• NoeValleyJim

    I really don’t think that accusations of people wanting to die crosses over into bullying. It is mostly still a free country and making an ass of yourself in public is Constitutionally protected.

    Shouting down people who are attempting to make a point at a public meeting designed to gather input from the public definitely does cross it. Don’t you think?

  • Jamison Wieser

    I just don’t understand this mentality so many merchants have: sure, bike and pedestrian improvments would draw more potential customers, likely one’s with more disposable incomewithout the burdensome cost of car ownership, but instead they want to drive all these people away for the much fewer who drive.

    And with only 15% arriving by car, it seems those who drive largely drive elsewhere to shop. Maybe its just me, but if I ran a shop I’d want to make money from it.

  • Maybe we’re falling into the same trap economists fall into – sometimes not all actors in an economy act rational in terms of optimizing financial profit.

  • Dave Moore

    I’d love to see data on whether cyclists have more disposable income than drivers overall. I could easily see it going either way. There will be some who choose to cycle and don’t have the burden of a car. There will be some who can’t afford a car and are forced to cycle. I have no idea what the makeup is in SF.

    I know there was a poll as part of this work but it looked unreliable as everyone answering had a vested interest in the outcome.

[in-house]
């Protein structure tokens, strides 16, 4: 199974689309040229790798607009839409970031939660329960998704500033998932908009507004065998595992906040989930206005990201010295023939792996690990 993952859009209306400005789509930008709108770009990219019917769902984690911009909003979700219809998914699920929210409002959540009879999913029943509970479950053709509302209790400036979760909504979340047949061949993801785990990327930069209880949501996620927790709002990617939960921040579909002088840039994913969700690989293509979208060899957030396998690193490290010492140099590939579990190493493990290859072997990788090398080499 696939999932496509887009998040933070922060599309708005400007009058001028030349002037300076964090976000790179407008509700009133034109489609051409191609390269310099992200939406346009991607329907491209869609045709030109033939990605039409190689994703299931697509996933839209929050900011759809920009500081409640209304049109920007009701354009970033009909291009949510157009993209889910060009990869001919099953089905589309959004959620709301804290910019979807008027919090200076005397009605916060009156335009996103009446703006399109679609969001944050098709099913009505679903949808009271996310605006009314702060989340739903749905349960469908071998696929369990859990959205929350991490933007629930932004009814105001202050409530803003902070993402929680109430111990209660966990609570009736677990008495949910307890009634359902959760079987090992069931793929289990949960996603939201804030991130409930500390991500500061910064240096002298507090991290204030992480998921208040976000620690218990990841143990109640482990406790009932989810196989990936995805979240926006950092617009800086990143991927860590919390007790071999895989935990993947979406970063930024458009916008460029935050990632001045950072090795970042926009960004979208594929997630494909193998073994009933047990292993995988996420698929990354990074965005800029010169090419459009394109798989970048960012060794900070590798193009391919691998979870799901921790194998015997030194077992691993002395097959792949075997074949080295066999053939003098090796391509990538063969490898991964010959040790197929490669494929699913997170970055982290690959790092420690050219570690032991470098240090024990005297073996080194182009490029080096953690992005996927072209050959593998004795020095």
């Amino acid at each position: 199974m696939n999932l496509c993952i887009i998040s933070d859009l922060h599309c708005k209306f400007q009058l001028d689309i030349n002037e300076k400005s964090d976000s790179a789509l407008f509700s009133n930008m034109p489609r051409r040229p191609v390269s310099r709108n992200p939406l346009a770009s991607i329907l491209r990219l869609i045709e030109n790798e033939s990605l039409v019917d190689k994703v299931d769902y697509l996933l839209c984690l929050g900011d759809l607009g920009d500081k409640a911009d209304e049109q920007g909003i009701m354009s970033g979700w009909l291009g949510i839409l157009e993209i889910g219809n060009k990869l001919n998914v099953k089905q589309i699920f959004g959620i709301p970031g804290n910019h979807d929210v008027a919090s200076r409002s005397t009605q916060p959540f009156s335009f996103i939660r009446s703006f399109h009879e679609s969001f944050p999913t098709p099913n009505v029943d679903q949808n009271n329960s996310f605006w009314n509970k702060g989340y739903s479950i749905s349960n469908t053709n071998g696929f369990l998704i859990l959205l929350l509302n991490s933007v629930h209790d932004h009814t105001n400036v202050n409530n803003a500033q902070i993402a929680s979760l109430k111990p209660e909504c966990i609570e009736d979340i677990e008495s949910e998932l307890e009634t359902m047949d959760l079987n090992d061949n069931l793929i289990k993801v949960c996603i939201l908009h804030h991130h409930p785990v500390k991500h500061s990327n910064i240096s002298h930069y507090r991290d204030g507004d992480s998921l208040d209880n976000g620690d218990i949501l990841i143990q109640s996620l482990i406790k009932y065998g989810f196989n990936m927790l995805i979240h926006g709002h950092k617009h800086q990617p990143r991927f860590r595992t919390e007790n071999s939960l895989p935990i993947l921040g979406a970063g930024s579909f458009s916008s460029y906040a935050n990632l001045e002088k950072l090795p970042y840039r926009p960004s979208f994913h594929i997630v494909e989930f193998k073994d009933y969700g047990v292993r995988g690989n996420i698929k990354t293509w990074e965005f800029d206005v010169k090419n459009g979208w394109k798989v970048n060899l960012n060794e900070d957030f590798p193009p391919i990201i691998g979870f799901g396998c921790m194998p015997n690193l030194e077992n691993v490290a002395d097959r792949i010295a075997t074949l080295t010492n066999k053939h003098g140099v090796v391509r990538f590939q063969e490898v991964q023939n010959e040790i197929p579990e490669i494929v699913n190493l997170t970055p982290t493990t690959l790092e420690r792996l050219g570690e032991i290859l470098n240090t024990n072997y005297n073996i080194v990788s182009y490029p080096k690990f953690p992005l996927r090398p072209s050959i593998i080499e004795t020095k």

• Ryan Brady

    What field is your degree in, that you feel so justified in dismissing a methodology that has been used multiple times before the Polk street study?

  • Anonymous

    I think a better way of looking at that is that cyclists have more disposable income than they would have if they were drivers. I don’t think it necessarily matters that one group is “wealthier” than the other, because they’re both people not necessarily static “groups.”

    I think what’s more important or relevant to this discussion is the way mode choice affects spending habits, if I decide to walk instead of bike, where I end up eating or shopping changes. Likewise if I drive (generally using citycarshare) it’s for a very specific researched purchase. I’m not going to cruz down a neighborhood street looking for a place to eat the way I would walking or biking. So for a neighborhood street with a commercial corridor I would think that even if all the cars were Bentleys, local customers who walk and bike would still be spending more money there.

  • Anonymous

    Also, in regards to this specific project I think you hit the nail on the head of why better bike infrastructure is a necessity for San Francisco and Polk street: “There will be some who can’t afford a car and are forced to cycle.” Especially in the Polk corridor where the majority of people do not own a car, it’s ridiculous to privilege car travel and storage over the safety of people walking and on bikes (and transit). Whether or not people who choose not to drive have more money to spend, they deserve to be able to travel safely and their lives are more important than the convenience of drivers who may or may not be wealthy.